18 August 2021 | By Eric Gardner de Béville
Antitrust & Competition Law
Everything from the pig goes…except cartels!
From the Normandy bocage to the forests of Alsace, from the plains of Picardy to the scrubland of Corsica, from the sands of the Landes to the valleys of Limousin, French farmers have a saying: “dans le cochon, tout est bon,” or in English: “everything from the pig goes.” Ham , pig’s trotters, rillettes, knuckle of pork and more, everything goes.
This is probably why unscrupulous salesmen abused suppliers and consumers by establishing illegal pricing and purchase and sale conditions cartels and agreements. The guilty party is a group of national and international companies who, to increase their own profits, have flouted the rules of competition, abused business ethics, and slapped the consumers they are supposed to feed and serve.
But there is justice. The good win, the bad lose. If 2020 was a difficult year for many French people, it was a nightmare for the companies involved in the “Cartel des Cochons” who were condemned by the French Competition Authority (ADLC) on 16 July 2020 for hindering competition to the detriment of competitors and consumers.
A legal and financial drama worthy of primetime awards
Twenty-three companies, including Madrange, Aoste, Intermarché/Les Mousquetaires, Fleury Michon, Cooperl Arc Atlantique and Nestlé were fined a total of €93 million. Fake notebooks, clandestine meetings, secret phone calls, destroyed documents, the list goes on and on. About fifty companies were ultimately targeted by the twenty-three months of investigation, with thousands of documents and testimonies collected relating to the companies’ activities between 2012 and 2014, resulting in a long and detailed 254-page decision of the ADLC.
The perpetrators were convicted of organising cartels both upstream, i.e., the relations between the industrialists and the slaughterers who supplied the raw material, and downstream, i.e., the relations with their customers in the retail sector. The ADLC concluded that there were illegal agreements on purchase prices, on responses to calls for tenders from large-scale distribution and on requests for price increases from distributors.
The ADLC found that the cold meat deli industry had engaged in illegal secret exchanges to reach agreements prior to actual negotiations, which distorted free competition and therefore led to higher prices for consumers.
The victims were the slaughterhouses at the beginning of the chain – some of which went bankrupt- as well as other competitors excluded from the cartels, and the consumers who paid a higher price for their purchases in supermarkets.
Consumers (victims) versus industrialists (perpetrators)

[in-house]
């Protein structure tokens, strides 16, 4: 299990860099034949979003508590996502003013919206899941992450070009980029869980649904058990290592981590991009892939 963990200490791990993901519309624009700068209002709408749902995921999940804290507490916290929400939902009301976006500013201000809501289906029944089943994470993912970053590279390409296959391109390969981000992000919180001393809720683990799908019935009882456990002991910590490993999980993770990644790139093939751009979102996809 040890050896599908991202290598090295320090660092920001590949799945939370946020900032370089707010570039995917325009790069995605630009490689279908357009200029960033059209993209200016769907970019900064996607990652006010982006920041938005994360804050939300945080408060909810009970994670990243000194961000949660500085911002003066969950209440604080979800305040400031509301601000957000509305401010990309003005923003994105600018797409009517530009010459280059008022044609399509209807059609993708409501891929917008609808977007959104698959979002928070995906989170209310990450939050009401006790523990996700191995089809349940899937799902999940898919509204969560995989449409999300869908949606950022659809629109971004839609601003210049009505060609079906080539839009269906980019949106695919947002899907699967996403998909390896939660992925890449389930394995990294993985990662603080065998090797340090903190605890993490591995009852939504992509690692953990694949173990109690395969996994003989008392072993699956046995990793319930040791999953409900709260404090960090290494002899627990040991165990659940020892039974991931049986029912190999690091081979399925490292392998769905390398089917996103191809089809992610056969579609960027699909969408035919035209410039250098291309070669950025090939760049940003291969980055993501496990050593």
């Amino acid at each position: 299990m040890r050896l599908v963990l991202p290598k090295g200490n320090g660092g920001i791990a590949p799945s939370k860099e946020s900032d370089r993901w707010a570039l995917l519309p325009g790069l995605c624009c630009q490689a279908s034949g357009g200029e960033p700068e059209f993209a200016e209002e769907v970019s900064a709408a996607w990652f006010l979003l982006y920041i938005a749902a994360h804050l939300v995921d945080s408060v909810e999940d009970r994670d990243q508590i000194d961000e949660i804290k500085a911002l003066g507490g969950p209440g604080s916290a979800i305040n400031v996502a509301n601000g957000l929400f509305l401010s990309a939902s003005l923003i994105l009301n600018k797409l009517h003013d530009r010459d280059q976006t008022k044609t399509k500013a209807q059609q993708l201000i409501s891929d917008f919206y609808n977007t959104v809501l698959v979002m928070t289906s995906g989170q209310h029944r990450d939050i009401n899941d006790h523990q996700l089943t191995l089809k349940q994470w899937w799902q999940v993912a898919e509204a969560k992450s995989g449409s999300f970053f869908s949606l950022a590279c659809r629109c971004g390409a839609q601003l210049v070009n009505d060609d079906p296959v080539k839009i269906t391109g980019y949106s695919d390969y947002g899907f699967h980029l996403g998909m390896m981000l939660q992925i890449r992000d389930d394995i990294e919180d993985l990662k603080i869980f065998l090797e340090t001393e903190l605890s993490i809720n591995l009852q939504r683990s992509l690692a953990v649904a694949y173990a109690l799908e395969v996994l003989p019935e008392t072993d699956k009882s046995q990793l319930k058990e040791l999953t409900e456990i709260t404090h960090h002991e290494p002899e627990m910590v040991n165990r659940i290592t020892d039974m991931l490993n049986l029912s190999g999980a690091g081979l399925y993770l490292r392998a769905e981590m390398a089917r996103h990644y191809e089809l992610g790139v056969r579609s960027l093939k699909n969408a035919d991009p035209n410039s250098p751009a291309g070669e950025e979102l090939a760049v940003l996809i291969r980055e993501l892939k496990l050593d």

The real victims were the market in general and consumers in particular – you and I – who had to pay a higher price. This behaviour is even more serious as it directly undermined the purchasing power of consumers, which has already been seriously hampered in recent years and which gave rise to the protests of the Gilets-Jaunes, in France.
The supermarket chain that took part in the cartels demanded price reductions for the purchase of raw materials. It then manufactured the cold meat deli under its private labels, which it then sold to consumers at full price in line with the other brands of manufacturers who were also participating in the illegal cartel.
Should there be criminal and prison sanctions similar to what occurs in the United States?
In France and the European Union, sanctions for anti-competitive agreements fall exclusively under civil law and pecuniary damages, i.e., the company is fined but the individuals responsible for the illegal actions are not sanctioned. The situation is quite different in the United States, where in addition to the fine for the company, individuals can be jailed. This certainly makes people think twice before acting illegally.
The conspiracy leaders in France who believe that the financial penalty does not affect them and that it may be “worth it” because it will be far less than the financial benefits derived from the illegal agreement, would certainly act differently had they been on American soil.
What if we asked Bercy for help?
The Cartel des Cochons, which was the subject of much publicity during the summer of 2020, had a rebound at the end of the year that spiced up the affair: Cooperl Arc Atlantique, owner of the Madrange brand, had been fined €35 million; the company announced that if it had to pay, it would be forced to close the Feytiat factory and lay off almost 350 people.
Gloom and doom at Bercy where Minister Bruno Le Maire, after having managed the economic and financial part of the Covid crisis remarkably well, was pulling his hair out to find a way to end the year 2020 on a more positive note.
Blackmail or economic reality? We cannot know for the moment because the Cartel des Cochons is still under investigation, as some of the convicts have appealed and secrecy is therefore de rigueur. We respect the secrecy, of course, but one can be surprised. In this case, a defendant is convicted, there are threats of closure, a “secret” agreement is signed, the risk of closure disappears. Strange indeed… It is surely a positive solution for the convicted company and its employees, but what about transparency? And what about equality before the law for the other convicts? And justice where the guilty who are convicted must carry out their sentence? There is ample food for thought…
Opinion paper submitted by Eric Gardner de Béville, previously General Counsel at Coca-Cola France, Spain & Portugal, consultant and member of the Cercle Montesquieu. Originally published in French